Did you know that Peterborough has some stunning park life? Direct trains from St Pancras will whisk you to Peterborough, where you can roam the idyllic Nene Park. This large area of parkland is located to the west of Peterborough and is the region’s favourite place to experience the outdoors. It comprises six different meadowlands and stretches for six miles along the beautiful valley of the river Nene, with its rich diversity of wildlife species. The area is steeped in history with archaeological finds that stretch back to Roman times. Allow yourself to disconnect from the hustle and reconnect with nature in this peaceful, green space.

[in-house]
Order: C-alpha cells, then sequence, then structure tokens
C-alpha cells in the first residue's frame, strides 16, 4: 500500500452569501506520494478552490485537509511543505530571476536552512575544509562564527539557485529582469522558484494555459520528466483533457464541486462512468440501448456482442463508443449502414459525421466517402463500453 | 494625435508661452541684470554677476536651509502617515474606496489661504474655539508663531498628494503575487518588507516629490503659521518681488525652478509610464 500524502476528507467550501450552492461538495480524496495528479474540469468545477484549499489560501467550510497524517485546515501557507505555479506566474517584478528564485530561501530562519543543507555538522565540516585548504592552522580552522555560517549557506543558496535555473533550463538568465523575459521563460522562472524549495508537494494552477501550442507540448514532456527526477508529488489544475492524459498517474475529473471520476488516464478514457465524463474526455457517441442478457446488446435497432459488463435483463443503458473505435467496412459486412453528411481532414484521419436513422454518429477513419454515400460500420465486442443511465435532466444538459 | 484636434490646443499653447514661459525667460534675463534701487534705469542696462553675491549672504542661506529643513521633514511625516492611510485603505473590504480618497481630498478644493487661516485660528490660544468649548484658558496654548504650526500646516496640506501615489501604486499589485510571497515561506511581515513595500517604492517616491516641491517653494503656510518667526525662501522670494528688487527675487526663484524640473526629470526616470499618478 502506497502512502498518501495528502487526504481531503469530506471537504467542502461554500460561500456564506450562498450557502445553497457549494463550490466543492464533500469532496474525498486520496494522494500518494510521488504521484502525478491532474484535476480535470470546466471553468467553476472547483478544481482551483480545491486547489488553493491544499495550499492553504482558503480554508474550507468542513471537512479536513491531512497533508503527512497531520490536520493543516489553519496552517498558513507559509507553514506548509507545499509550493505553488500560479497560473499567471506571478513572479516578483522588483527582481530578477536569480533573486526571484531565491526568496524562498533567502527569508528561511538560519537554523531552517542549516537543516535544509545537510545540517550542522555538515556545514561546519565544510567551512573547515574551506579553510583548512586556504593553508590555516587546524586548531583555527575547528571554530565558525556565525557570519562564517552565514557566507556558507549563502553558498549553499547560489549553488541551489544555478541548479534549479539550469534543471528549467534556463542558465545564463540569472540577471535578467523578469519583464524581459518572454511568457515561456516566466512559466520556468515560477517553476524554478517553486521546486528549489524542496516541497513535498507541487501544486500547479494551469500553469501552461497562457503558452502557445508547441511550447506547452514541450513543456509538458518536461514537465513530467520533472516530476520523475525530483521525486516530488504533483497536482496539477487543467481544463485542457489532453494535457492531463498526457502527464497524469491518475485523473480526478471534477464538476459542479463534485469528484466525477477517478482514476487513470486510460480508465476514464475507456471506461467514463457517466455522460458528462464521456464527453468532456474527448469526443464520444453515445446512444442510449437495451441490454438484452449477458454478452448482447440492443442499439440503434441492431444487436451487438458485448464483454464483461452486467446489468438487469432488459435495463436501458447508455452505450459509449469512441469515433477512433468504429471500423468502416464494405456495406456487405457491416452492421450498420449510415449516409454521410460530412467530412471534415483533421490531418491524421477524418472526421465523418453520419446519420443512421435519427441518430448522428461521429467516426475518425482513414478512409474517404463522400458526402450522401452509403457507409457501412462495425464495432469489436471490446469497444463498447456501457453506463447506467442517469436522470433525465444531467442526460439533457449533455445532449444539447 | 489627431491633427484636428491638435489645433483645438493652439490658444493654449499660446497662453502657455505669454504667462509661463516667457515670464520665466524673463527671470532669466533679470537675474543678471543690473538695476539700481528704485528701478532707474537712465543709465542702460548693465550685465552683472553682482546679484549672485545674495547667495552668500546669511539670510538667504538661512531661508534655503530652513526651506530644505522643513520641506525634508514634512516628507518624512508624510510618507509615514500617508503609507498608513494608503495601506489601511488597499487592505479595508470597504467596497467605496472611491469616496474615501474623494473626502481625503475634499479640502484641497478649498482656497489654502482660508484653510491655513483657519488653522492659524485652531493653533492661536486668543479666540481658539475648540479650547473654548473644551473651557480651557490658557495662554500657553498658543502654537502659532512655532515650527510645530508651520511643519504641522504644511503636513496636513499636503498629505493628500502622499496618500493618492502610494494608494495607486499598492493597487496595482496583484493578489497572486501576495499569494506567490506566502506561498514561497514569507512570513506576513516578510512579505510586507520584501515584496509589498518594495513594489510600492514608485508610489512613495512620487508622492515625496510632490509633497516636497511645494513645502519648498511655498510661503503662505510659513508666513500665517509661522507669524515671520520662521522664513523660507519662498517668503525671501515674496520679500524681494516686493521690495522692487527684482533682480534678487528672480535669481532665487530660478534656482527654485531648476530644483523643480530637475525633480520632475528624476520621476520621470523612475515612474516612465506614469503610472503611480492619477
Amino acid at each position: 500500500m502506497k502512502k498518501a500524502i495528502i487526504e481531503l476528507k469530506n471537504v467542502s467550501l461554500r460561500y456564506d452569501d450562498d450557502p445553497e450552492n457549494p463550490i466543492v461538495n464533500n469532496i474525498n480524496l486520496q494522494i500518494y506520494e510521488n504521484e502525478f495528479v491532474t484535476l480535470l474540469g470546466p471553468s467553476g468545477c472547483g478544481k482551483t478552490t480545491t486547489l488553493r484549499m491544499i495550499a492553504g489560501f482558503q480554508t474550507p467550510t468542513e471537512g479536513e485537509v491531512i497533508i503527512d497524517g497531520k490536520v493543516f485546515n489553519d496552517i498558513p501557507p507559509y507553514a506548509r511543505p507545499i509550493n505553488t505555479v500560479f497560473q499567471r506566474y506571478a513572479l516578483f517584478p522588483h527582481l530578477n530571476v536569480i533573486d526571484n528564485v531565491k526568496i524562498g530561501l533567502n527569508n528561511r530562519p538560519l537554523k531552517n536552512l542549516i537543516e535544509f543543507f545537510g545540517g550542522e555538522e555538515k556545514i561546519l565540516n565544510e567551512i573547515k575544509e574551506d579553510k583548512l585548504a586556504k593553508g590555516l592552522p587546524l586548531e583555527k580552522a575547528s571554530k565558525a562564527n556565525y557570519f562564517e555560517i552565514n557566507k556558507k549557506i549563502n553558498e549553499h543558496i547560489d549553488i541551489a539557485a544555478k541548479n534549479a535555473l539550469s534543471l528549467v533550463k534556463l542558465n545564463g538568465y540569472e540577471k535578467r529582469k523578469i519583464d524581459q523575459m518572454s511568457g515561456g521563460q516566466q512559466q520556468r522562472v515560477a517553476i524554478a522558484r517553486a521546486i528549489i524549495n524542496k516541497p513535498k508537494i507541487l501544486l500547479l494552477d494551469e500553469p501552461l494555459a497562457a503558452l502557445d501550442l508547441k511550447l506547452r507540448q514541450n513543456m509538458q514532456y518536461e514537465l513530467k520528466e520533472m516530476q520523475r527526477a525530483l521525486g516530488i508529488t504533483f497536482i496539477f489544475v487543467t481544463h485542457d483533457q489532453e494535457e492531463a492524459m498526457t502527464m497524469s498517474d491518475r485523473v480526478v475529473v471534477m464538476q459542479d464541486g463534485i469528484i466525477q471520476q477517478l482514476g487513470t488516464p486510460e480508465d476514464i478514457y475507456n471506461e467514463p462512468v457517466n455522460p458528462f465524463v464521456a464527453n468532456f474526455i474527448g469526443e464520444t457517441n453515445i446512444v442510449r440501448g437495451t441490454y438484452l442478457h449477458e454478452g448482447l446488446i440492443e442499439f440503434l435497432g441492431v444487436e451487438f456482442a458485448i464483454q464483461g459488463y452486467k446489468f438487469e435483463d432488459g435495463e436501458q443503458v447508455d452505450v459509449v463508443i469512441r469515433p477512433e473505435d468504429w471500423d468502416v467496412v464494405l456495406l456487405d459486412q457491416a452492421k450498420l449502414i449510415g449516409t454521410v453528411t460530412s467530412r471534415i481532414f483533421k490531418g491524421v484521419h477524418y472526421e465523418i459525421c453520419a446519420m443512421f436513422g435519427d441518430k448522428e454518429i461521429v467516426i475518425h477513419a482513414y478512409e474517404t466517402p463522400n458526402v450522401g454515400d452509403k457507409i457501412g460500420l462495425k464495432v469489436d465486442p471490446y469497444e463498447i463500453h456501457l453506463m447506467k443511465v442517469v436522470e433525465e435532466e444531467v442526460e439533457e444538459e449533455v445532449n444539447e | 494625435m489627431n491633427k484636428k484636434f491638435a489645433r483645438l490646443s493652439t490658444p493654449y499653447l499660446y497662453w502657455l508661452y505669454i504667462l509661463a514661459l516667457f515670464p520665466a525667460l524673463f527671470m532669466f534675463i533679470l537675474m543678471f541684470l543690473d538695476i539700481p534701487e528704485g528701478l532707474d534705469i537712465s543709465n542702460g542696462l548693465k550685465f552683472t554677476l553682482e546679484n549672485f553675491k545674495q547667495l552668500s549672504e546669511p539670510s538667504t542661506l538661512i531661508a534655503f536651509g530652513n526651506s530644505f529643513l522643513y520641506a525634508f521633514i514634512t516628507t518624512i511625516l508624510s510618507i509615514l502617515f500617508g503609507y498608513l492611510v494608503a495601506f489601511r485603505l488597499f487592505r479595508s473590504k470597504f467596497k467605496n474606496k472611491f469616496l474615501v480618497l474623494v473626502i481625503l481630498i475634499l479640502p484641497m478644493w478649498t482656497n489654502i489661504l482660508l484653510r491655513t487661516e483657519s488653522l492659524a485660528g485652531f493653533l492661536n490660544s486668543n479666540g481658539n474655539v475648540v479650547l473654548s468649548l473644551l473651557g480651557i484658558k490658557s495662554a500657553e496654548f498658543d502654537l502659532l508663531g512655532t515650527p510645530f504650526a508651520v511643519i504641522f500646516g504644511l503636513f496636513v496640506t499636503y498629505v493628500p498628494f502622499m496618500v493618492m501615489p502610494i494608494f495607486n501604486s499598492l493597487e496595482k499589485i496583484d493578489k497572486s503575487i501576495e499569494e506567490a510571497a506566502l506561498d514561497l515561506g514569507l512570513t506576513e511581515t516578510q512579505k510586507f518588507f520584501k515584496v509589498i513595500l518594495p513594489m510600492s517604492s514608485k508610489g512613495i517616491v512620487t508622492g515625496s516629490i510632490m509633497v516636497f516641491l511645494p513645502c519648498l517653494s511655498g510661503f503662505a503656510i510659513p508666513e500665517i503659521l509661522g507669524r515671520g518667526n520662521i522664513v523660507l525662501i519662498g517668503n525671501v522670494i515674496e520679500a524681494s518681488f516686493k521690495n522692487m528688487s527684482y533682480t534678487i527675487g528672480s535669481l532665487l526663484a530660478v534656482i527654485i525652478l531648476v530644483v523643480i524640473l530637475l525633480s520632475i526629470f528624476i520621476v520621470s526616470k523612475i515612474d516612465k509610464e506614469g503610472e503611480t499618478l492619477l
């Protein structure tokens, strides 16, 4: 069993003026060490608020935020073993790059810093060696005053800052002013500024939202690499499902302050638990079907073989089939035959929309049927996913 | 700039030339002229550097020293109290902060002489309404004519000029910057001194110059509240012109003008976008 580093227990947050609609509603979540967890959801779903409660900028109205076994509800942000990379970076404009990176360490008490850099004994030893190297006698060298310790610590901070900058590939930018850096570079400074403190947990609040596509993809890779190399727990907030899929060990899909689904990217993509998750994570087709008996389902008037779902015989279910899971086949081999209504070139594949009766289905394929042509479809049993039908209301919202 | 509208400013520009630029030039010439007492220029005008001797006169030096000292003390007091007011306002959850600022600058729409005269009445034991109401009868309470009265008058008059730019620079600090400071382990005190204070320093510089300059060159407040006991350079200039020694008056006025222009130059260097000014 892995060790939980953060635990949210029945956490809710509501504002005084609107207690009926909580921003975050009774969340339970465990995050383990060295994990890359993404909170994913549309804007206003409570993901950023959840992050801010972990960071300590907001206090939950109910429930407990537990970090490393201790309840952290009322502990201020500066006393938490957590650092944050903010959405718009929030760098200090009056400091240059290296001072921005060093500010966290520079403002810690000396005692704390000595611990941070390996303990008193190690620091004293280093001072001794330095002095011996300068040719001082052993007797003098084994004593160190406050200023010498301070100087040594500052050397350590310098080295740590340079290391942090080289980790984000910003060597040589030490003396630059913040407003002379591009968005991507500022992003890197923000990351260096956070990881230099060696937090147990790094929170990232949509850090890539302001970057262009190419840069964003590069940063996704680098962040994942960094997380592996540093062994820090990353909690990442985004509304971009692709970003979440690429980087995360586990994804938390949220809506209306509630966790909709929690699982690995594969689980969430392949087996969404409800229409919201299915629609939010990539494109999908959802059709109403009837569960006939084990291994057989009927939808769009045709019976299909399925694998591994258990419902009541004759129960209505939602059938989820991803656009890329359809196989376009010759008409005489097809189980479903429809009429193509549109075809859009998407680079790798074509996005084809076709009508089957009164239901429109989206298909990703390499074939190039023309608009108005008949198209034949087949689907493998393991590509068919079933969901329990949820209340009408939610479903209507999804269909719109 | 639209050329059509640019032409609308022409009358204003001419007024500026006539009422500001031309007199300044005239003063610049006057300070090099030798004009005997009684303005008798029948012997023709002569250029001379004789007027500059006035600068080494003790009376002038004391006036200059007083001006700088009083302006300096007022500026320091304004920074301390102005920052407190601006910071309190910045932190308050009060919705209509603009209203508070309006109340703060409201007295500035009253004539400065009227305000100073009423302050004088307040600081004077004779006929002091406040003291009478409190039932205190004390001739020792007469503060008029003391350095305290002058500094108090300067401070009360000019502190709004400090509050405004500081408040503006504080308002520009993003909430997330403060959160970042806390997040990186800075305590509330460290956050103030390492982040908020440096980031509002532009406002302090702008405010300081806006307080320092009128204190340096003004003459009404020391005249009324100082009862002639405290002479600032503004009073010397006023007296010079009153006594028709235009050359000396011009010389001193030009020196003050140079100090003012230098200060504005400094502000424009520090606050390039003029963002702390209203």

Nene Park
A lake and playground facilities at Ferry Meadows Country Park, in Nene Park.
Milton Ferry Bridge at Ferry Meadows, Nene Park.

Book direct at southernrailway.com, thameslinkrailway.com or greatnorthernrail.com and avoid any booking fees. Look for super off-peak and off-peak fares, which offer great value for money when you travel outside of peak times